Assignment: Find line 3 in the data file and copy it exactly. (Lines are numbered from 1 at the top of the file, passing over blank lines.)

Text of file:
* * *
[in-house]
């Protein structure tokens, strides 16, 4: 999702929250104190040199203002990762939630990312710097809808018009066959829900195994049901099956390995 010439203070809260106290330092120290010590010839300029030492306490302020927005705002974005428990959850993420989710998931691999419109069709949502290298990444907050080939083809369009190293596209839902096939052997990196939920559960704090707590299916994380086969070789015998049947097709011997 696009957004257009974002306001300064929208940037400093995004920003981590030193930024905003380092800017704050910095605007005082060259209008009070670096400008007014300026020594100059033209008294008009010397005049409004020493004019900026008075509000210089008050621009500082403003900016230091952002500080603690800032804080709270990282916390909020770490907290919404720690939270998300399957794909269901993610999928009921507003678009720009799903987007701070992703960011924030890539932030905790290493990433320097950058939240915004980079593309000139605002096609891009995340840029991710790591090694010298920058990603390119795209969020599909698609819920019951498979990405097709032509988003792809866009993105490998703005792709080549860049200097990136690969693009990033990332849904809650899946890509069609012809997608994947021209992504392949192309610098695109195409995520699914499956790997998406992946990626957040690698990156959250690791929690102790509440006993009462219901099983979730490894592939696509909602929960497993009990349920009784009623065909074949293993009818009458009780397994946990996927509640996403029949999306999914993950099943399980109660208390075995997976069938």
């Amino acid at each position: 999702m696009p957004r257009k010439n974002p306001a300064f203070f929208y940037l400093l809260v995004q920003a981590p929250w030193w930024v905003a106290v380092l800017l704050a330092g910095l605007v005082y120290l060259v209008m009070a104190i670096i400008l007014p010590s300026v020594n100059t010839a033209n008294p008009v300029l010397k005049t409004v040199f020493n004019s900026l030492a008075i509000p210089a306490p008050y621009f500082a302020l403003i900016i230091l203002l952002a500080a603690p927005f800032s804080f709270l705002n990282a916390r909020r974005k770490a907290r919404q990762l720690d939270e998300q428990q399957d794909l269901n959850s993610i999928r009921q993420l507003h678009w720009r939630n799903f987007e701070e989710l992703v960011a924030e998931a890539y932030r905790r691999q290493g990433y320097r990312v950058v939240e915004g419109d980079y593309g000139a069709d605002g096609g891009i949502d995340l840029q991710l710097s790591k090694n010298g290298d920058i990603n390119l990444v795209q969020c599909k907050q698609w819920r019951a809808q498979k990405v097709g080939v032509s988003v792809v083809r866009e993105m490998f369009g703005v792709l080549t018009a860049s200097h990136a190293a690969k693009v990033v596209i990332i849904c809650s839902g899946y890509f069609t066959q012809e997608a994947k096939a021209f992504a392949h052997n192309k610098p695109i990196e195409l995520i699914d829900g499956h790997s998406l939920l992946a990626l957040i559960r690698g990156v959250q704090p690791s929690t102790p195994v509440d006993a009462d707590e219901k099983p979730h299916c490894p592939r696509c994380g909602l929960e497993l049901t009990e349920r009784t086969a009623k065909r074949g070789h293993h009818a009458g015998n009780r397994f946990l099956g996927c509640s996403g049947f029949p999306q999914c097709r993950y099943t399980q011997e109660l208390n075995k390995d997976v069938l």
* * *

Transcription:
């Amino acid at each position: 999702m696009p957004r257009k010439n974002p306001a300064f203070f929208y940037l400093l809260v995004q920003a981590p929250w030193w930024v905003a106290v380092l800017l704050a330092g910095l605007v005082y120290l060259v209008m009070a104190i670096i400008l007014p010590s300026v020594n100059t010839a033209n008294p008009v300029l010397k005049t409004v040199f020493n004019s900026l030492a008075i509000p210089a306490p008050y621009f500082a302020l403003i900016i230091l203002l952002a500080a603690p927005f800032s804080f709270l705002n990282a916390r909020r974005k770490a907290r919404q990762l720690d939270e998300q428990q399957d794909l269901n959850s993610i999928r009921q993420l507003h678009w720009r939630n799903f987007e701070e989710l992703v960011a924030e998931a890539y932030r905790r691999q290493g990433y320097r990312v950058v939240e915004g419109d980079y593309g000139a069709d605002g096609g891009i949502d995340l840029q991710l710097s790591k090694n010298g290298d920058i990603n390119l990444v795209q969020c599909k907050q698609w819920r019951a809808q498979k990405v097709g080939v032509s988003v792809v083809r866009e993105m490998f369009g703005v792709l080549t018009a860049s200097h990136a190293a690969k693009v990033v596209i990332i849904c809650s839902g899946y890509f069609t066959q012809e997608a994947k096939a021209f992504a392949h052997n192309k610098p695109i990196e195409l995520i699914d829900g499956h790997s998406l939920l992946a990626l957040i559960r690698g990156v959250q704090p690791s929690t102790p195994v509440d006993a009462d707590e219901k099983p979730h299916c490894p592939r696509c994380g909602l929960e497993l049901t009990e349920r009784t086969a009623k065909r074949g070789h293993h009818a009458g015998n009780r397994f946990l099956g996927c509640s996403g049947f029949p999306q999914c097709r993950y099943t399980q011997e109660l208390n075995k390995d997976v069938l």